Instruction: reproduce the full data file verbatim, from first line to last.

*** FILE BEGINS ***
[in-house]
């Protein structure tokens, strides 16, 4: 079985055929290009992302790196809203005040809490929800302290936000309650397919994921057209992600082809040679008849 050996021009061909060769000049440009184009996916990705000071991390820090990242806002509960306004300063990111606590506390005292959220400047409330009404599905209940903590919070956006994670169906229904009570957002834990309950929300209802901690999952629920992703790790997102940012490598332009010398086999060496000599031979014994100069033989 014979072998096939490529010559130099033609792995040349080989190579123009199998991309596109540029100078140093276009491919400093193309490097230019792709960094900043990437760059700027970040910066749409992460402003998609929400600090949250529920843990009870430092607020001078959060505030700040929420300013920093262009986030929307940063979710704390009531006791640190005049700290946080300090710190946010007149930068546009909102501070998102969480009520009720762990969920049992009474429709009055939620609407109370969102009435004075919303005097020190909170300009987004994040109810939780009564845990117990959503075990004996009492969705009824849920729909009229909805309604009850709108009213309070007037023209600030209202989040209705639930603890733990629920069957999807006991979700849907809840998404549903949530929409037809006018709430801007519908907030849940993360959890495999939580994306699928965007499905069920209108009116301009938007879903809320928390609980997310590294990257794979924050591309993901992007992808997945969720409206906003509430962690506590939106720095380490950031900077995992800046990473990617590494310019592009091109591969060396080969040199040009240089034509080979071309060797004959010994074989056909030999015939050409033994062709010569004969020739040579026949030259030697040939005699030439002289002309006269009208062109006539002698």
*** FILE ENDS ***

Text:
[in-house]
């Protein structure tokens, strides 16, 4: 079985055929290009992302790196809203005040809490929800302290936000309650397919994921057209992600082809040679008849 050996021009061909060769000049440009184009996916990705000071991390820090990242806002509960306004300063990111606590506390005292959220400047409330009404599905209940903590919070956006994670169906229904009570957002834990309950929300209802901690999952629920992703790790997102940012490598332009010398086999060496000599031979014994100069033989 014979072998096939490529010559130099033609792995040349080989190579123009199998991309596109540029100078140093276009491919400093193309490097230019792709960094900043990437760059700027970040910066749409992460402003998609929400600090949250529920843990009870430092607020001078959060505030700040929420300013920093262009986030929307940063979710704390009531006791640190005049700290946080300090710190946010007149930068546009909102501070998102969480009520009720762990969920049992009474429709009055939620609407109370969102009435004075919303005097020190909170300009987004994040109810939780009564845990117990959503075990004996009492969705009824849920729909009229909805309604009850709108009213309070007037023209600030209202989040209705639930603890733990629920069957999807006991979700849907809840998404549903949530929409037809006018709430801007519908907030849940993360959890495999939580994306699928965007499905069920209108009116301009938007879903809320928390609980997310590294990257794979924050591309993901992007992808997945969720409206906003509430962690506590939106720095380490950031900077995992800046990473990617590494310019592009091109591969060396080969040199040009240089034509080979071309060797004959010994074989056909030999015939050409033994062709010569004969020739040579026949030259030697040939005699030439002289002309006269009208062109006539002698």